Transfer/Rollover Rules for IRA/401(k) Owners

When a client walks into your office and says, “You know, I like your firm. I want to bring my IRA to your firm, and my existing IRA is at the bank across the street. I just want to run over there, ask them for a distribution, and bring it over to you. Is that okay?” Well, it could be, but here is what we need to consider. If the client runs across the street and asks for a distribution, then the only way to put it back into the IRA with the new advisor is as a rollover. And that is perfectly fine if the IRA owner has not done an IRA-to-IRA rollover in the preceding 12 months or cannot do another in the succeeding 12 months. What am I talking about here?

Unless the client needs to use the funds temporarily, the transfer method is the one they should use. Why? It is not subject to the 60-day deadline I will be talking about; it is not subject to the one-per-year rollover rule; it is not reported on the individual’s tax return, and there is no tax withholding. Transfers are better. Rollovers are non-taxable; that is true. It is reportable but non-taxable, but it is only non-taxable if the amount is, in fact, eligible to be rolled over. You do not have an issue with a transfer.

If a rollover misses the 60-day deadline and does not qualify for a waiver, it is not eligible to be rolled over; and if a rollover breaks the one per year rollover rule, it is not eligible to be rolled over. Also, rollovers could result in a loss of extension to the 10 percent early distribution penalty. That is usually an issue when you are changing plan types, and by that, I mean you are moving from an employer-sponsored retirement plan to an IRA or vice versa. So, that is one of the things you want to think about as you have that conversation about moving assets; and for non-spouse beneficiaries, they cannot do rollovers of inherited IRAs.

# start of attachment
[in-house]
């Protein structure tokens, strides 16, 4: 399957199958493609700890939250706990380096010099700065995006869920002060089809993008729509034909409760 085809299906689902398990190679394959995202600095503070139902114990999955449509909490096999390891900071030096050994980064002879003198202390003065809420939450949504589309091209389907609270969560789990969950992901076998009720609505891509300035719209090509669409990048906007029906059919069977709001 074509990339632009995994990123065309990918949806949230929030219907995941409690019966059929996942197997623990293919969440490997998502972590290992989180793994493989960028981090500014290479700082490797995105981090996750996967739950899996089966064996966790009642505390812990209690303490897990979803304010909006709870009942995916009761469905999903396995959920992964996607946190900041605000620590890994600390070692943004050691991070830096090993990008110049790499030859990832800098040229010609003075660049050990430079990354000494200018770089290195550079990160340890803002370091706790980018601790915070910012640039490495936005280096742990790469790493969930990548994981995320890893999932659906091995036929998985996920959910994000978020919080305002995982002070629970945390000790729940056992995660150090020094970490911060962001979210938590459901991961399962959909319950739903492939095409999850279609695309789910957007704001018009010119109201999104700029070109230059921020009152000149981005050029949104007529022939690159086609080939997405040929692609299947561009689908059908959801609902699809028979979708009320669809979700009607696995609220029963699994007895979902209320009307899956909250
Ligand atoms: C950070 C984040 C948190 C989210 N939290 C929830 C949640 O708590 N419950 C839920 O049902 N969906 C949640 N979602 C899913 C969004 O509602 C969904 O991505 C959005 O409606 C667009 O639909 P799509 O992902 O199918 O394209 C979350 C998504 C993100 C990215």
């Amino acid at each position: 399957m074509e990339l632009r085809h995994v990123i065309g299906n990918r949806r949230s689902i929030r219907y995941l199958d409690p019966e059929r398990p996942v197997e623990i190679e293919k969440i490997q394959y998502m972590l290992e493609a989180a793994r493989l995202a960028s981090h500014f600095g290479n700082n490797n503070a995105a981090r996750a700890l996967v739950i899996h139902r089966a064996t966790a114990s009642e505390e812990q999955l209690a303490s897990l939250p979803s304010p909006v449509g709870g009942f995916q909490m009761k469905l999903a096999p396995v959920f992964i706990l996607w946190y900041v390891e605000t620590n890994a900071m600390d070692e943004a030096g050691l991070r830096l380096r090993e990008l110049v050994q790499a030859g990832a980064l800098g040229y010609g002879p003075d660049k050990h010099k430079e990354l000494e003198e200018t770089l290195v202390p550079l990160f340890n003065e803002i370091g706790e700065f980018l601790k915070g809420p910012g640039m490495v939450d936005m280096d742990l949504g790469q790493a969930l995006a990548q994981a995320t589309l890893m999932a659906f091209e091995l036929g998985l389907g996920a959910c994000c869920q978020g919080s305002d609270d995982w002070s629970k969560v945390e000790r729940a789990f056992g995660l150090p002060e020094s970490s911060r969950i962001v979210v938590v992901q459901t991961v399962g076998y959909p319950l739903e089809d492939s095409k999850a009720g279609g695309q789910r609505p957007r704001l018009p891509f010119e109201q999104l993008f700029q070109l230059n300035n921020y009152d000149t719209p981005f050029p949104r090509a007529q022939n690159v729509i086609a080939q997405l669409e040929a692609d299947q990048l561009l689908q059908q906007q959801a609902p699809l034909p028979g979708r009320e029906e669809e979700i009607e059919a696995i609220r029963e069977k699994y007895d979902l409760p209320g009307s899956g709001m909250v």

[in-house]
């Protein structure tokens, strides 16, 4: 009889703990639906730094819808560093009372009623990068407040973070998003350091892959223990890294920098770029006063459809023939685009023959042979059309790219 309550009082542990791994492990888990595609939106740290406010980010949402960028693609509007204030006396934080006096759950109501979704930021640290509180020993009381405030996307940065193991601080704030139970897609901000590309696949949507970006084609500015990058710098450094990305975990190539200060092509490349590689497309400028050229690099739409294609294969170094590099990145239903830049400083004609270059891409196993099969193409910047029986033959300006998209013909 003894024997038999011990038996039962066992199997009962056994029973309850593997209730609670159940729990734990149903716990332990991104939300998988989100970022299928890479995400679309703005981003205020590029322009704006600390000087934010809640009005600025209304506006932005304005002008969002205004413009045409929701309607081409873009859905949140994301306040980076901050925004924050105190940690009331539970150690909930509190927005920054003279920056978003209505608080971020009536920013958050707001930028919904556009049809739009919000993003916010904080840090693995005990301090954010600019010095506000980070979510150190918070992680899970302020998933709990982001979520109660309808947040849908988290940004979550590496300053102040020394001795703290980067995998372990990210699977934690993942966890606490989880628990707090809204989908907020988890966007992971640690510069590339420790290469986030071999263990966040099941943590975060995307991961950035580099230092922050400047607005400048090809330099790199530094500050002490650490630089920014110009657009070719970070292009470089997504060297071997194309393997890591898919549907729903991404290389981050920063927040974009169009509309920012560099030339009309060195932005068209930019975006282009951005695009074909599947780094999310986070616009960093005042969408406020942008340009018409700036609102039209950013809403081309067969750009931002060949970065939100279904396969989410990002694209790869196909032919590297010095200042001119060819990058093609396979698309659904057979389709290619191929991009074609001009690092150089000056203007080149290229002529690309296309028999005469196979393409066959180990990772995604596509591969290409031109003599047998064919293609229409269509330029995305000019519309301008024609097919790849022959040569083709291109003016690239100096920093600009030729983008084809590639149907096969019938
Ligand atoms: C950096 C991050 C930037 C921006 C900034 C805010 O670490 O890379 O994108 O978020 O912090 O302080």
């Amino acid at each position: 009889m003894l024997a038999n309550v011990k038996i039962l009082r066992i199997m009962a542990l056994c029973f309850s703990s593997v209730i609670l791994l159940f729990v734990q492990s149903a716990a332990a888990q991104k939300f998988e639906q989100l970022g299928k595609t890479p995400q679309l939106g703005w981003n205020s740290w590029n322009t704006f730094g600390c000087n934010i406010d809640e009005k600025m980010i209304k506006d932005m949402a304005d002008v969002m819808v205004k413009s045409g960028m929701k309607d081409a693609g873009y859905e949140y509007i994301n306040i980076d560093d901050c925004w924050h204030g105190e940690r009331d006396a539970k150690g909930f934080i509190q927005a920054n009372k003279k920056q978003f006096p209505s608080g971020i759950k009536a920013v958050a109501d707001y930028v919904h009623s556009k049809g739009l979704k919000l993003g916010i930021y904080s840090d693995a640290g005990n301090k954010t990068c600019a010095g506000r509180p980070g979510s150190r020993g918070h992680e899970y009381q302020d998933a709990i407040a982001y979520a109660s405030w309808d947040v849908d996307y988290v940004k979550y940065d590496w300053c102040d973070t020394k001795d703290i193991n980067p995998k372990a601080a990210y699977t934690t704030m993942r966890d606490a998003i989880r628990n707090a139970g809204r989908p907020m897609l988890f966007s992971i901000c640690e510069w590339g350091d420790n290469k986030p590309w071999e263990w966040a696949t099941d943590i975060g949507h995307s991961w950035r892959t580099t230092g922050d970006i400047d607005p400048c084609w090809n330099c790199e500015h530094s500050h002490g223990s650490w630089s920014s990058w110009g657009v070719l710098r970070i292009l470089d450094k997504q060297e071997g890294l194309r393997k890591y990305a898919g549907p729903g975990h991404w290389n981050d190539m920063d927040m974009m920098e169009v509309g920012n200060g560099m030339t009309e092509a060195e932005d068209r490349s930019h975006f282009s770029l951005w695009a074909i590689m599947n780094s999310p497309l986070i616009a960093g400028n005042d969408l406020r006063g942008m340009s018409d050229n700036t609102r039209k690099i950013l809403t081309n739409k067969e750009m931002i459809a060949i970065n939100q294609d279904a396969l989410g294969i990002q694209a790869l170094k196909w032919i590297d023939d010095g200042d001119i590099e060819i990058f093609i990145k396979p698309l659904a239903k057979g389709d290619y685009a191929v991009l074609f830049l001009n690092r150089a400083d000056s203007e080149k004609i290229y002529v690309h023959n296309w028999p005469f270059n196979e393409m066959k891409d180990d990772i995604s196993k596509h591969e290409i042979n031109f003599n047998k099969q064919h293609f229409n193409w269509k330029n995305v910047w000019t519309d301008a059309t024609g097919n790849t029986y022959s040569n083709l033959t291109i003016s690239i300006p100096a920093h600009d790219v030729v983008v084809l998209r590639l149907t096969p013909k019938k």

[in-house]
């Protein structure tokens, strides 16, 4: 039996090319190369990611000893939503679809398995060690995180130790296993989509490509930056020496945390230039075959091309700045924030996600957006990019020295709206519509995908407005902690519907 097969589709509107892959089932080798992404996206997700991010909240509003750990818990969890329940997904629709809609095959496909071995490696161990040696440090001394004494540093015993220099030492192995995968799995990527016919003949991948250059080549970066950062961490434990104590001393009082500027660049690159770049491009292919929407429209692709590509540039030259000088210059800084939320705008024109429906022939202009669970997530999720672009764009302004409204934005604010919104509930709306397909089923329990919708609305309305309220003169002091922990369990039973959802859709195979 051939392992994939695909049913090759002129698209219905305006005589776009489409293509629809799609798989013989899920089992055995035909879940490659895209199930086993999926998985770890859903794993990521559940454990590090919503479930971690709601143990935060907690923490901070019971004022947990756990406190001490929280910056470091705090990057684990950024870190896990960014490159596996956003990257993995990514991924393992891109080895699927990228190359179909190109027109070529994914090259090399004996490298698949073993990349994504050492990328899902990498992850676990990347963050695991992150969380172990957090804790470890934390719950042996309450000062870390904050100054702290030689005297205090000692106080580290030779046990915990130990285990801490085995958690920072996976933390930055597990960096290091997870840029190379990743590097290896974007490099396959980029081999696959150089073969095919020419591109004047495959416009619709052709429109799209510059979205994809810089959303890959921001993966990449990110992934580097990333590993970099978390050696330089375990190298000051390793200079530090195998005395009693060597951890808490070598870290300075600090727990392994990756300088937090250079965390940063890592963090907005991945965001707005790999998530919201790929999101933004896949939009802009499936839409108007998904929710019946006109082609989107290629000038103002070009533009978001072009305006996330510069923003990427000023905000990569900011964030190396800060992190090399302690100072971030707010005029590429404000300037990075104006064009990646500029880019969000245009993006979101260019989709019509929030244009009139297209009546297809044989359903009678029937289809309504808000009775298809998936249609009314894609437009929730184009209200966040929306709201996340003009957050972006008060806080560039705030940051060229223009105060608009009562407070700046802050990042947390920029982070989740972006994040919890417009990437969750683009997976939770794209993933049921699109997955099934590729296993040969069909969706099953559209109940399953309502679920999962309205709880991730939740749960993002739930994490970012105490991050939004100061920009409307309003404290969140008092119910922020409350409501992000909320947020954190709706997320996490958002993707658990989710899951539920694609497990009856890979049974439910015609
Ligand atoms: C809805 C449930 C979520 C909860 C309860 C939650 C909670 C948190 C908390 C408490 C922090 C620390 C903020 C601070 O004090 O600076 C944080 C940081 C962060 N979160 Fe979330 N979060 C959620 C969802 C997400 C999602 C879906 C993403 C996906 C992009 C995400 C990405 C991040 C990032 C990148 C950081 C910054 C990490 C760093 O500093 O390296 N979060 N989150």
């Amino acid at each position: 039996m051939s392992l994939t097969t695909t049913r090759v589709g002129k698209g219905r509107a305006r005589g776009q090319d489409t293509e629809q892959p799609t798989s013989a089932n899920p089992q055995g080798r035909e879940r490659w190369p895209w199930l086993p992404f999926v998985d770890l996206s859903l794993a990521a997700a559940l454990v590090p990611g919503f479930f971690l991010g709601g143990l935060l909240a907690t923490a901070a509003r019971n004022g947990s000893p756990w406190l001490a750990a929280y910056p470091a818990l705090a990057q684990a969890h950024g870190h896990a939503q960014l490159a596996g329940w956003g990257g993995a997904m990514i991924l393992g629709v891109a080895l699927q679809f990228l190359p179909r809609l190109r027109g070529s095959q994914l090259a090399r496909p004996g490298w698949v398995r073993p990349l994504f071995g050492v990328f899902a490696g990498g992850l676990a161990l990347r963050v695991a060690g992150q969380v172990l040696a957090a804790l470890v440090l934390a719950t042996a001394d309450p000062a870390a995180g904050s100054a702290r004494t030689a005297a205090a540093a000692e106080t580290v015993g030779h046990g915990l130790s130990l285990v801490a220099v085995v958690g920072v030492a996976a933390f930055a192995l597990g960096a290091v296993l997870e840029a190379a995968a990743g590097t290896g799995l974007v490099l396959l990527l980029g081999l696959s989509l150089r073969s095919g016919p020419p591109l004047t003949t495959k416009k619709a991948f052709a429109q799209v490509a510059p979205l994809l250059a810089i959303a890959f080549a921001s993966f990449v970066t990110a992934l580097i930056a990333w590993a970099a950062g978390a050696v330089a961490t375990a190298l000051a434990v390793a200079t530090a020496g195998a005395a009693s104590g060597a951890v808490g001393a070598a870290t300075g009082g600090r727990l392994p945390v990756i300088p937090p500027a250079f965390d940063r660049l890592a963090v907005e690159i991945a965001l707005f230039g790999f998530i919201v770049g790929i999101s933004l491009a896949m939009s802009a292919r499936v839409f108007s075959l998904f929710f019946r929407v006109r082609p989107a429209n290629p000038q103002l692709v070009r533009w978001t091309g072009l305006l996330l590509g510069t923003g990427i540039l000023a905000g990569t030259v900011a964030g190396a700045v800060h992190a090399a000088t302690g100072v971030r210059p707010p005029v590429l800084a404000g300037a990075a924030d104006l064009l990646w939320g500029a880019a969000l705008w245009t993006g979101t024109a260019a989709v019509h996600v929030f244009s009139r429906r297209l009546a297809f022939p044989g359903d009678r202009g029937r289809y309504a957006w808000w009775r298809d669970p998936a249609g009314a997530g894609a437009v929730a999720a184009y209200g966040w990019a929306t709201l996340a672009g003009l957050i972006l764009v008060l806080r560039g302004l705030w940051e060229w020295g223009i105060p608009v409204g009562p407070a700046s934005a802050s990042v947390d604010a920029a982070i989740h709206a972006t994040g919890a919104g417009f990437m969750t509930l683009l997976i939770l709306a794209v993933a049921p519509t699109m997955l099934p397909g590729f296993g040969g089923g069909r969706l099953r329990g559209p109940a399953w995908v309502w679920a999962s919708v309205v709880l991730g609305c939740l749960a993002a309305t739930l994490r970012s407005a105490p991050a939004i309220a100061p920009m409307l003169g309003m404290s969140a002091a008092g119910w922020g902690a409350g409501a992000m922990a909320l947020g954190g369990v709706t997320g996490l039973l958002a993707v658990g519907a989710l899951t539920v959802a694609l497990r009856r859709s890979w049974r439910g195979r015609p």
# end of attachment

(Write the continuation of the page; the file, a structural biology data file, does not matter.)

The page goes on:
For employer-sponsored retirement plans, they can be rolled over, but only as a direct rollover. So, let us talk about the 60-day deadline. Now, once upon a time, the IRS used to get thousands of requests from people saying, “Please help me. I took a distribution and intended to roll it over within 60 days, but life happened. Can you give me a waiver?” To have the IRS even consider that, they must pay the IRS a fee of $10,000, and guess what? That fee applies whether or not the IRS issues a fair ruling. So, why not avoid that in the first place, if you can?